Pen and black ink over an underdrawing in black chalk. A pentimento at top right, inscribed braccio in black chalk at bottom left.
266 x 239 mm.
A sculptor's son, Il Volterrano first studied with Cosimo Daddi in Volterra and then with Matteo Rosselli in Florence. He executed his first frescoes, in 1631 and 1632, in his native town. Back in Florence in 1636, he worked in the workshop of Giovanni da San Giovanni and, after the death of the master, he was commissioned by don Lorenzo de’ Medici to create frescoes celebrating the Medici ancestry for their villa La Petraia; he finished them twelve years later.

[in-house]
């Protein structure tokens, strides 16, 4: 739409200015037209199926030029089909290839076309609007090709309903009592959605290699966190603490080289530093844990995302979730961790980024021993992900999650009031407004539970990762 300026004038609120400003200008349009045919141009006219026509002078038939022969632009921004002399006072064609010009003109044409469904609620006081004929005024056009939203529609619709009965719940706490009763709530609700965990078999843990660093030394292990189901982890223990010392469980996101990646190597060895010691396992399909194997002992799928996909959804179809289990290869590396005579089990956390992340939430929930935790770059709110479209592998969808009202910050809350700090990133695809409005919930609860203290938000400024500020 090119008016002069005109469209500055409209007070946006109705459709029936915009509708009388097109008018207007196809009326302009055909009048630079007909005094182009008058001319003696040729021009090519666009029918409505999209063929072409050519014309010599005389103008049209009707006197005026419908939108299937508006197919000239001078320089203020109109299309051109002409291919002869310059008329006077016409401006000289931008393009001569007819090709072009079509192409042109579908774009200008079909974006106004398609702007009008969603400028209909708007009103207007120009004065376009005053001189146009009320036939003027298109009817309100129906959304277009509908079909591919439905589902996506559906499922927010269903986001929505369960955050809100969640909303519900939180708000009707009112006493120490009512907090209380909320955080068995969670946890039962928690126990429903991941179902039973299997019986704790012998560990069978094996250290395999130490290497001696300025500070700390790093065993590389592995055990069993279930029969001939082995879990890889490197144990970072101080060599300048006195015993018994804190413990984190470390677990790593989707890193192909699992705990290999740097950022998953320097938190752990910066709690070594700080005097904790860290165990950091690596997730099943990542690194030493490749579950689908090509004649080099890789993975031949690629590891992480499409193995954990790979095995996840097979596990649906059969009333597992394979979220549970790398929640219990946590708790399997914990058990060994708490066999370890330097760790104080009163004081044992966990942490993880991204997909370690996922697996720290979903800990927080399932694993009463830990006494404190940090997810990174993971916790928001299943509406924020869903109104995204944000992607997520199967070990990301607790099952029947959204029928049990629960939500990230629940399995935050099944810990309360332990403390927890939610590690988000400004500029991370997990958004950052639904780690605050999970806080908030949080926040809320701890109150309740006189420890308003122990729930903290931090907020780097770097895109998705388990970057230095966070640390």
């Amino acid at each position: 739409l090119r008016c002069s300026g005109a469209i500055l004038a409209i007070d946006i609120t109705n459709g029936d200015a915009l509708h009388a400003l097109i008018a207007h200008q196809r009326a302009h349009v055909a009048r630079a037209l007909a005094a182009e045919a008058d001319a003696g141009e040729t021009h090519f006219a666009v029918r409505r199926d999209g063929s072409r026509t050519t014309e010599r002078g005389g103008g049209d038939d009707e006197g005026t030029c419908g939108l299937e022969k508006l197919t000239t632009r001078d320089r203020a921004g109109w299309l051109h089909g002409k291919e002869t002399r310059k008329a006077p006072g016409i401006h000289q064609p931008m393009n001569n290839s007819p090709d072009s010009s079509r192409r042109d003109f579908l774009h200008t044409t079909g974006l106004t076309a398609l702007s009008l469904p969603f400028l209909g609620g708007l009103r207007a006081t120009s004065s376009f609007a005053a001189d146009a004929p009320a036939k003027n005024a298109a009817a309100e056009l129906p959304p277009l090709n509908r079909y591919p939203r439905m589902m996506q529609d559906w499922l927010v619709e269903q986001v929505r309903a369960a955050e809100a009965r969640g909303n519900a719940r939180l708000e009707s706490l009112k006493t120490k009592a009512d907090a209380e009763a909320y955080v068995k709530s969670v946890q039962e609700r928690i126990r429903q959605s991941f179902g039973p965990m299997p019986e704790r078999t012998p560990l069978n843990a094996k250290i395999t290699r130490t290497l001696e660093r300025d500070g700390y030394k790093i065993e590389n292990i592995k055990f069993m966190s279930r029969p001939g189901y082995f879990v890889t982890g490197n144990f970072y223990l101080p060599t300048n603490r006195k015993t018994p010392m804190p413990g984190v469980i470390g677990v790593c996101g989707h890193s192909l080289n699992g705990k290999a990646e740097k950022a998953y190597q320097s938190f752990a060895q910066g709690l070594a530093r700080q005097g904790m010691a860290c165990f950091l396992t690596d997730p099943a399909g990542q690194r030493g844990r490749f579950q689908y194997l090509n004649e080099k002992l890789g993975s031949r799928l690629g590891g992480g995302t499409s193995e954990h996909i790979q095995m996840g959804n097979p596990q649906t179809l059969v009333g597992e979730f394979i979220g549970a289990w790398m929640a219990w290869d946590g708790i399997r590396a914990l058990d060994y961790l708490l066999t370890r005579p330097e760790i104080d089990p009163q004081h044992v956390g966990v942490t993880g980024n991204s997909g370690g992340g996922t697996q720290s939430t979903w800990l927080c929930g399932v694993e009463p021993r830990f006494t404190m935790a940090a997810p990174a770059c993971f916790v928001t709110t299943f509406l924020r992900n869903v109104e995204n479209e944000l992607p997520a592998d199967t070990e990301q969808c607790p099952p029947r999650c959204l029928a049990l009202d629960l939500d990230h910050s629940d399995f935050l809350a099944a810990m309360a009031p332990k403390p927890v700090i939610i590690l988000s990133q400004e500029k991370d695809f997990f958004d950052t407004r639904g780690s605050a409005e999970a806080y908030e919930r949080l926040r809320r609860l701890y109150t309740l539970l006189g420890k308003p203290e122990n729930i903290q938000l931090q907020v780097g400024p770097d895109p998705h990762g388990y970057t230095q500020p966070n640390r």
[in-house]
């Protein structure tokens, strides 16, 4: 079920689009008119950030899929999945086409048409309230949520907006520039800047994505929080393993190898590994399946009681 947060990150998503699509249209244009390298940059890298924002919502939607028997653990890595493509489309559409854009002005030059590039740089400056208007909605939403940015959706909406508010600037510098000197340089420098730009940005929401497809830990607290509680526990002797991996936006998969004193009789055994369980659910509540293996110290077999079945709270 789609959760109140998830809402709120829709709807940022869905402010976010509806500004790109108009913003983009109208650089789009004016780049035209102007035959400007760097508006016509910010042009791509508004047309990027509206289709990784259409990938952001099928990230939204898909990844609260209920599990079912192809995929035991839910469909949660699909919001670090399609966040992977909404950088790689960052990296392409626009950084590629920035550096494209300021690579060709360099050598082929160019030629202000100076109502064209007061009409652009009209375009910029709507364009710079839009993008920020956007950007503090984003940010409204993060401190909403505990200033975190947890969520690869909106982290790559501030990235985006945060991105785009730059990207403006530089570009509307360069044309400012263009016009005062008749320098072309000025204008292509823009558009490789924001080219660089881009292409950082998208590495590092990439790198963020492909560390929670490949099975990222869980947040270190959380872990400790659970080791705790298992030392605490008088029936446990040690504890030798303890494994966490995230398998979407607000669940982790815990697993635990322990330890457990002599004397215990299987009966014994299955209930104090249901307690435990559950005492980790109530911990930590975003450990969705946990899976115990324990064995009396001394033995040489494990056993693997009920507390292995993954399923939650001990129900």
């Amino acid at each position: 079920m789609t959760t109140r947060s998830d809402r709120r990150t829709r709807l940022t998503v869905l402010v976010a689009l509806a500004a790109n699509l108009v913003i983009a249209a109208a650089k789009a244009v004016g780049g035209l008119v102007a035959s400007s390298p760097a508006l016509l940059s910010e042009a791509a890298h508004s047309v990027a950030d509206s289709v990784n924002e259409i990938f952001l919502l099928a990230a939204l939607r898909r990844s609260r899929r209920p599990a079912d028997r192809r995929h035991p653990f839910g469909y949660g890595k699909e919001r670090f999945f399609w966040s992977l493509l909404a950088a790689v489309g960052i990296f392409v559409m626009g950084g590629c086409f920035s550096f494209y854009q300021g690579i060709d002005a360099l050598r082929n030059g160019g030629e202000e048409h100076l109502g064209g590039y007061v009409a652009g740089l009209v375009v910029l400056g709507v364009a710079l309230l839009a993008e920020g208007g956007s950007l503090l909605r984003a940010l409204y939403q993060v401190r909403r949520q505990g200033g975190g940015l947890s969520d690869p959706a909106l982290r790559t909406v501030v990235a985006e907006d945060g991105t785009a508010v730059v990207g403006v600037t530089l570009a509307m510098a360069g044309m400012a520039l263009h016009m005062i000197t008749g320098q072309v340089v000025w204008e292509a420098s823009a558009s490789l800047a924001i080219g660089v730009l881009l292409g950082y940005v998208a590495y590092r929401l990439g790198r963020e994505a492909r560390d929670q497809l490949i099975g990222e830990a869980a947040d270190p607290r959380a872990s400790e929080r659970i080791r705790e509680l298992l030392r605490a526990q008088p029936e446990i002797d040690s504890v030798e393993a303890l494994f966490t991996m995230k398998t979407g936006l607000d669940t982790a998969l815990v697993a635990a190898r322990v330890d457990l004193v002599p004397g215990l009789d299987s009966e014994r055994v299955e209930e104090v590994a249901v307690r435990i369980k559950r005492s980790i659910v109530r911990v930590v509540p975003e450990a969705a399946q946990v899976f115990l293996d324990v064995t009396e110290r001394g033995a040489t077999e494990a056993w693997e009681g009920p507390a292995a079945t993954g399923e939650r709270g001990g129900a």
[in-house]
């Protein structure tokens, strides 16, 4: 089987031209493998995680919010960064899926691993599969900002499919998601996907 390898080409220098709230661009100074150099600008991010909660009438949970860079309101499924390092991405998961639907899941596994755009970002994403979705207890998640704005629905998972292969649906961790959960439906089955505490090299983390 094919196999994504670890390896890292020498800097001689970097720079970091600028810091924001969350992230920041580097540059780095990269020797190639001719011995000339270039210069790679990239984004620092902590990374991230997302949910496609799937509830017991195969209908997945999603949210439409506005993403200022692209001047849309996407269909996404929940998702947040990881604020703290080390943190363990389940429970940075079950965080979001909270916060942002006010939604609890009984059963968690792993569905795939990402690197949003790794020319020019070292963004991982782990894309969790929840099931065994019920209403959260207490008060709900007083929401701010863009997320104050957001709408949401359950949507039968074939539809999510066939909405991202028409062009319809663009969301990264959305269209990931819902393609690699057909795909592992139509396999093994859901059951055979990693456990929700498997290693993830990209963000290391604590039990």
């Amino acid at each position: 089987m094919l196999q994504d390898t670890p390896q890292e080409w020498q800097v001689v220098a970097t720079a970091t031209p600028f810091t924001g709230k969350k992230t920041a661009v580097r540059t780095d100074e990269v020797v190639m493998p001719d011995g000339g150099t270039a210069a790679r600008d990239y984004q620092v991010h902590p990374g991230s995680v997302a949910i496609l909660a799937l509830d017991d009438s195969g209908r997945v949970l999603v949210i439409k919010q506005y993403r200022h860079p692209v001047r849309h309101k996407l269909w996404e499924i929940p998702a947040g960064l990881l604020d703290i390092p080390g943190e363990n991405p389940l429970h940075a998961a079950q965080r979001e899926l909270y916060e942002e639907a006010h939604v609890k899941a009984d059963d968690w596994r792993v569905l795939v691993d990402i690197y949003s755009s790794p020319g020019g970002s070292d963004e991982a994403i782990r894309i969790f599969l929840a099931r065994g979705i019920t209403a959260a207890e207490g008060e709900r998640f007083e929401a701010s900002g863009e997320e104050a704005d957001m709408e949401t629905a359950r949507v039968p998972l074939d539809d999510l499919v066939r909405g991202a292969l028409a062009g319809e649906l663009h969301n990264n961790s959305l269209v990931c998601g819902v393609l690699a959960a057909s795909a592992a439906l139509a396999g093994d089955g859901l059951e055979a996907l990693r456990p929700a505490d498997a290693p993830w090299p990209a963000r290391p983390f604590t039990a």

Medici patronage continued, as did commissions from other distinguished families, making Volterrano one of the Baroque era's most successful painters in Florence. In 1652, the Marchese Filippo Niccolini, planning to employ Franceschini on the frescoes for the cupola and back-wall of his chapel in Santa Croce, Florence, dispatched him to various parts of Italy to improve his style. The painter, in a tour that lasted some months, took a serious interest in the schools of Parma and Bologna, and, to some extent, in the Romano-Tuscan style of Pietro da Cortona. He then undertook the paintings commissioned by Niccolini. These are his best works and the most well-known. One of his latest works is the fresco in the cupola of the Annunziata, Florence, which occupied him for two years towards 1683.